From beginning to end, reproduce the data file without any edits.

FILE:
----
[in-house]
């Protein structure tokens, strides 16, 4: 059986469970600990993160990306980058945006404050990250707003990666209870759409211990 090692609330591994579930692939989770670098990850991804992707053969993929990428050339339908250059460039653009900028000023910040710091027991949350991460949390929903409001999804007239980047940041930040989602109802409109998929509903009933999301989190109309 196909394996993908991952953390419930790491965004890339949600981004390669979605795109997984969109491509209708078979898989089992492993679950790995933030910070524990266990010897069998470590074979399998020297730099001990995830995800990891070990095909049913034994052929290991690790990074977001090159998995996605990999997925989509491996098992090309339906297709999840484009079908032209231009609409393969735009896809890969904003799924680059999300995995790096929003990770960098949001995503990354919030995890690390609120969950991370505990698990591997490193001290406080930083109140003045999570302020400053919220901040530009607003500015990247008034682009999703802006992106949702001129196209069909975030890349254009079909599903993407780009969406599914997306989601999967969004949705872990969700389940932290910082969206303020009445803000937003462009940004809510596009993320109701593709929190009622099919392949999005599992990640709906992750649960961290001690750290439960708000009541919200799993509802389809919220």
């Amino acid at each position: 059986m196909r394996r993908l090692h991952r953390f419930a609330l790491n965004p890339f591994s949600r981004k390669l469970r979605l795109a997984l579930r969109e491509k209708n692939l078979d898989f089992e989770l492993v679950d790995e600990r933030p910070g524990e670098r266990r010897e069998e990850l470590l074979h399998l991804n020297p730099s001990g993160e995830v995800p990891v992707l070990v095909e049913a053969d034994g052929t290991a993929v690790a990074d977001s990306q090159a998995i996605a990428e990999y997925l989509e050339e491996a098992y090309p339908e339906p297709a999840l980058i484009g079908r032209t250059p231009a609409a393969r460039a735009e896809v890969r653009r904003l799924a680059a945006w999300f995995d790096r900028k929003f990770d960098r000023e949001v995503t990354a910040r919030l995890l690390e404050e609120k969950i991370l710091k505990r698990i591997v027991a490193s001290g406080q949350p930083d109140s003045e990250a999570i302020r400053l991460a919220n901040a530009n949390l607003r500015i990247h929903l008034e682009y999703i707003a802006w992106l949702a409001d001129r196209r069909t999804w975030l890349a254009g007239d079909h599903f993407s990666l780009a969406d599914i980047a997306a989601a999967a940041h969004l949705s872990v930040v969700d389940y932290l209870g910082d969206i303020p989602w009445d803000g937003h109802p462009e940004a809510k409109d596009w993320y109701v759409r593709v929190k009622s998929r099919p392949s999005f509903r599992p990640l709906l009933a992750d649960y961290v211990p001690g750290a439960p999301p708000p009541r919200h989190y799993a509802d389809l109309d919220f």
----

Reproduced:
[in-house]
């Protein structure tokens, strides 16, 4: 059986469970600990993160990306980058945006404050990250707003990666209870759409211990 090692609330591994579930692939989770670098990850991804992707053969993929990428050339339908250059460039653009900028000023910040710091027991949350991460949390929903409001999804007239980047940041930040989602109802409109998929509903009933999301989190109309 196909394996993908991952953390419930790491965004890339949600981004390669979605795109997984969109491509209708078979898989089992492993679950790995933030910070524990266990010897069998470590074979399998020297730099001990995830995800990891070990095909049913034994052929290991690790990074977001090159998995996605990999997925989509491996098992090309339906297709999840484009079908032209231009609409393969735009896809890969904003799924680059999300995995790096929003990770960098949001995503990354919030995890690390609120969950991370505990698990591997490193001290406080930083109140003045999570302020400053919220901040530009607003500015990247008034682009999703802006992106949702001129196209069909975030890349254009079909599903993407780009969406599914997306989601999967969004949705872990969700389940932290910082969206303020009445803000937003462009940004809510596009993320109701593709929190009622099919392949999005599992990640709906992750649960961290001690750290439960708000009541919200799993509802389809919220």
């Amino acid at each position: 059986m196909r394996r993908l090692h991952r953390f419930a609330l790491n965004p890339f591994s949600r981004k390669l469970r979605l795109a997984l579930r969109e491509k209708n692939l078979d898989f089992e989770l492993v679950d790995e600990r933030p910070g524990e670098r266990r010897e069998e990850l470590l074979h399998l991804n020297p730099s001990g993160e995830v995800p990891v992707l070990v095909e049913a053969d034994g052929t290991a993929v690790a990074d977001s990306q090159a998995i996605a990428e990999y997925l989509e050339e491996a098992y090309p339908e339906p297709a999840l980058i484009g079908r032209t250059p231009a609409a393969r460039a735009e896809v890969r653009r904003l799924a680059a945006w999300f995995d790096r900028k929003f990770d960098r000023e949001v995503t990354a910040r919030l995890l690390e404050e609120k969950i991370l710091k505990r698990i591997v027991a490193s001290g406080q949350p930083d109140s003045e990250a999570i302020r400053l991460a919220n901040a530009n949390l607003r500015i990247h929903l008034e682009y999703i707003a802006w992106l949702a409001d001129r196209r069909t999804w975030l890349a254009g007239d079909h599903f993407s990666l780009a969406d599914i980047a997306a989601a999967a940041h969004l949705s872990v930040v969700d389940y932290l209870g910082d969206i303020p989602w009445d803000g937003h109802p462009e940004a809510k409109d596009w993320y109701v759409r593709v929190k009622s998929r099919p392949s999005f509903r599992p990640l709906l009933a992750d649960y961290v211990p001690g750290a439960p999301p708000p009541r919200h989190y799993a509802d389809l109309d919220f």